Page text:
A man sentenced to life for the 1990 murder of a 4-year-old girl was freed Thursday from Chiba Prison after 17 years behind bars as prosecutors opted not to challenge a recent DNA test that did not link him with the victim.
“I’ll never forgive the real culprit, even if the statute of limitations expires,” Toshikazu Sugaya, 62, told reporters in Chiba after his release. “From now on, I will work to support people who have also been (wrongfully) convicted.”
Sugaya also suggested that he wants to join efforts to call for the abolishment of the statute of limitations for serious crimes, including murder.
He appeared calm before the media but raised his voice as he spoke about his time in prison while the real culprit remained at large.
Following the rare move by the Tokyo High Public Prosecutor’s Office, a retrial for Sugaya is expected to begin and is highly expected to overturn his conviction, legal experts said.
Sugaya has sought a retrial ever since being convicted of kidnapping Mami Matsuda from a pachinko parlor in Ashikaga, Tochigi Prefecture, and murdering her in May 1990.
A DNA test early on became the first to help lead to a conviction in Japan. The defense team, however, filed for a retrial with the district court in December 2002 with new evidence regarding DNA test analysis.
Sugaya’s release follows a request by his counsel last month that prosecutors free him immediately. The team cited the results of a fresh DNA test conducted by the Tokyo High Court that showed a sample taken from him did not match dried body fluid found on the victim’s clothing. The results contradicted those of the earlier DNA test.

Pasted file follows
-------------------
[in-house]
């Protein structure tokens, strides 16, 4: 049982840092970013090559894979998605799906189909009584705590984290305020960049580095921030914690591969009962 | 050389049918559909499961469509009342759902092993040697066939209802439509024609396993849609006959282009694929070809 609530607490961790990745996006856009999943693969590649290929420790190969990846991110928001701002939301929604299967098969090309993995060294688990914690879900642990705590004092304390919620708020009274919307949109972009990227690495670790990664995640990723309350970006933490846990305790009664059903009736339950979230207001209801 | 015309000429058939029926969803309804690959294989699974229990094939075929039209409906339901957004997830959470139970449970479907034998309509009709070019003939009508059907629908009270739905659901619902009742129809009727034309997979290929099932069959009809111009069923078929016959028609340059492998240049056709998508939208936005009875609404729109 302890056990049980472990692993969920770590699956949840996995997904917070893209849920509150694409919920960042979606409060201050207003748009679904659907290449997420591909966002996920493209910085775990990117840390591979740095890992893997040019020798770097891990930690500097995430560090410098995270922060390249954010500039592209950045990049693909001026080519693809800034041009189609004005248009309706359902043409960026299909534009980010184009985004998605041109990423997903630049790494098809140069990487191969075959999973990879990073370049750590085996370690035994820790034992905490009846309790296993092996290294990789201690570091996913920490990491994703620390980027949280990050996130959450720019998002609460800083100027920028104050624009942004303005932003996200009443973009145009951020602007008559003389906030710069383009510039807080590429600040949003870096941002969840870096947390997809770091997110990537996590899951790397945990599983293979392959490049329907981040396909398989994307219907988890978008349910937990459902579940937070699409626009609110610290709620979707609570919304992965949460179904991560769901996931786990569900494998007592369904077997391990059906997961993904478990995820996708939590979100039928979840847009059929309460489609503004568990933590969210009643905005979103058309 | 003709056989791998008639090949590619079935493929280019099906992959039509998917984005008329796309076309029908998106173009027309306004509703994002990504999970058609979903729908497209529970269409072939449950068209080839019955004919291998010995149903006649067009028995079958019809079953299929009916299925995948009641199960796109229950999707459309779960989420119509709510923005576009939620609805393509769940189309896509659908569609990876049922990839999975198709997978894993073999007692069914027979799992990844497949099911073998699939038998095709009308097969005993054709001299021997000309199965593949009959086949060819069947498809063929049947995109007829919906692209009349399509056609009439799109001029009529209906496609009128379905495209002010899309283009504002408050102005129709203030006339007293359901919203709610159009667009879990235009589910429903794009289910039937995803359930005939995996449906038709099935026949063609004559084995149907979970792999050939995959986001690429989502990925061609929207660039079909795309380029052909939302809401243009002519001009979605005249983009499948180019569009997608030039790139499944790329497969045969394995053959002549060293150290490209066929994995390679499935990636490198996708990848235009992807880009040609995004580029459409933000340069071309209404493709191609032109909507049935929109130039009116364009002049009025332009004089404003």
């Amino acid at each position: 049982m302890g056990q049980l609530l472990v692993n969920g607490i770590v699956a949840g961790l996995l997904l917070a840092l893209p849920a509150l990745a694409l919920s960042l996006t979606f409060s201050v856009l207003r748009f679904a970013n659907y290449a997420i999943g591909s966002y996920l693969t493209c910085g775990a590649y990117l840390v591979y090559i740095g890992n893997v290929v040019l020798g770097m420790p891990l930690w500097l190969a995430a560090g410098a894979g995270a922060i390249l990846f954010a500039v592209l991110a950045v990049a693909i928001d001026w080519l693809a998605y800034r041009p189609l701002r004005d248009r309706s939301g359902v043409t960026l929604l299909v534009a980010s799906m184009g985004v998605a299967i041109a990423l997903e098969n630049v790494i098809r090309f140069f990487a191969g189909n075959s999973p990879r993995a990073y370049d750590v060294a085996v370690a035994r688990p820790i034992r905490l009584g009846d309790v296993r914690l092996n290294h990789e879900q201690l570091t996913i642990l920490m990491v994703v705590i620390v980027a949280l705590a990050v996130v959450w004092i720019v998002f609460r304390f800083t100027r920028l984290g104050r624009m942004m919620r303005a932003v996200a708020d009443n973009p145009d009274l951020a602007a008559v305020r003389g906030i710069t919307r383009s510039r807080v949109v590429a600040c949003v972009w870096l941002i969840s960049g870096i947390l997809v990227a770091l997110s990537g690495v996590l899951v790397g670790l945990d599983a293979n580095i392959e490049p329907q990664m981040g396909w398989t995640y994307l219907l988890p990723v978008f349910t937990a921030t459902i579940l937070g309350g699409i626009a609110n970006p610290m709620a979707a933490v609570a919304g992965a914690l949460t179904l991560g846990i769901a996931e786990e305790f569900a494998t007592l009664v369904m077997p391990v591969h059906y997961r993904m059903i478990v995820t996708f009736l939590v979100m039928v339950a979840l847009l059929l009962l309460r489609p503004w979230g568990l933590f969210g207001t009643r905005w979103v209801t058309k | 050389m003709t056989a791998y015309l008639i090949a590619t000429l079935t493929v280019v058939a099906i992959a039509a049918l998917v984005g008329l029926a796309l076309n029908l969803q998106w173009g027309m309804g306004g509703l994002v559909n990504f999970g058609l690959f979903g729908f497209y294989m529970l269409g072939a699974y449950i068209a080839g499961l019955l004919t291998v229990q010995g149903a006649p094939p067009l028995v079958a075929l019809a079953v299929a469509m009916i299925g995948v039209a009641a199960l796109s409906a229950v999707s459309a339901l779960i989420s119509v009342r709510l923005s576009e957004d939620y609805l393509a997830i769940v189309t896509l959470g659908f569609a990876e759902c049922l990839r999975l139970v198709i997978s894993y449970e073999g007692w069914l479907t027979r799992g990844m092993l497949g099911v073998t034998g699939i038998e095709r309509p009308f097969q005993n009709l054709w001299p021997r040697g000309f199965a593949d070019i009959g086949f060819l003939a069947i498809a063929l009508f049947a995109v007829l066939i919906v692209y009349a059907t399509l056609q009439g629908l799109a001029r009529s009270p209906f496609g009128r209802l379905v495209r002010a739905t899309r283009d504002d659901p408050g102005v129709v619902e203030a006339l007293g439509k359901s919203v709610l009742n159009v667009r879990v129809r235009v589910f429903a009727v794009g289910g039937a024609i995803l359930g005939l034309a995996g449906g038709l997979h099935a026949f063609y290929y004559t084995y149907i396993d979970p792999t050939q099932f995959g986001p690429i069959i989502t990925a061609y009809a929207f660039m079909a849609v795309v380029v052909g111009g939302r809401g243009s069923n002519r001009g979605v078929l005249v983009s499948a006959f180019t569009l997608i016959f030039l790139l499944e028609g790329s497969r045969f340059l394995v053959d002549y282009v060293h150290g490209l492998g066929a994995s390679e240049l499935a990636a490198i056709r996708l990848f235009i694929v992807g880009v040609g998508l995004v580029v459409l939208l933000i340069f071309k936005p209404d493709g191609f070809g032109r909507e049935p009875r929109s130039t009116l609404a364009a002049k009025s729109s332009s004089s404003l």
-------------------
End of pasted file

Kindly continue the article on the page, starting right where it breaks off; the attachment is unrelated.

Referring to the latest DNA analysis, the prosecutors said in a written opinion given to the high court: “There is a high possibility that it will be qualified to become clear evidence that will lead to an acquittal.”
An analyst from the prosecution side said procedures used during the investigation in the case were still in the early stages of development and there was no established, scientific method for DNA analysis at the time that could endure as evidence in investigations and in trials.
The accuracy of DNA testing has greatly improved since its first use in criminal investigations in Japan in 1989, according to experts.
“We have decided to cease the execution of the (life) sentence today,” said Keiichi Watanabe, deputy chief of the Tokyo High Public Prosecutor’s Office. Watanabe, however, repeatedly stressed that the prosecutors worked on the case “sincerely and fairly.”
Under the Code of Criminal Procedure, prosecutors can free an inmate who has appealed for a retrial. But it is rare for an inmate to be released before a retrial starts.
The Tokyo High Court told both prosecutors and Sugaya’s defense team May 8 that recently conducted DNA tests found a sample from Sugaya to be different from the one used as evidence that helped lead to his conviction.
The high court also instructed both the prosecution and defense to submit written opinions on the results of the new tests to the court by June 12. Sugaya initially confessed to killing the girl but later withdrew the confession.
“I am innocent, and I’m grateful that the testing was done again,” Sugaya was quoted as telling his lawyer when the DNA test was conducted. “I am really touched. I want to get out of this prison and pay a visit to my parent’s grave.”
Following the prosecutors’ decision, Sugaya’s lawyers and supporters expressed a mixture of relief and anger at the initial police investigation.
Manabu Sasamori, a lawyer in Sugaya’s defense team, slammed the prosecutors, saying: “It is only natural that he be released. Actually, this step came too late.”
The prosecutors will probably admit they forced a confession out of Sugaya once his retrial begins, Sasamori added.
Meanwhile, Itoko Nishimaki, 59, who has campaigned for the release of Sugaya for more than 15 years, said, “All we can say is we are relieved.”
Nishimaki, however, said his release has opened another chapter in his legal battle, adding that she and fellow supporters will fully consult Sugaya’s legal team over their next move.
According to Nishimaki, Sugaya regained his peace of mind when he met with his supporters in Chiba Prison on Wednesday and learned he would be freed soon.
In a time of both misinformation and too much information, quality journalism is more crucial than ever.
By subscribing, you can help us get the story right.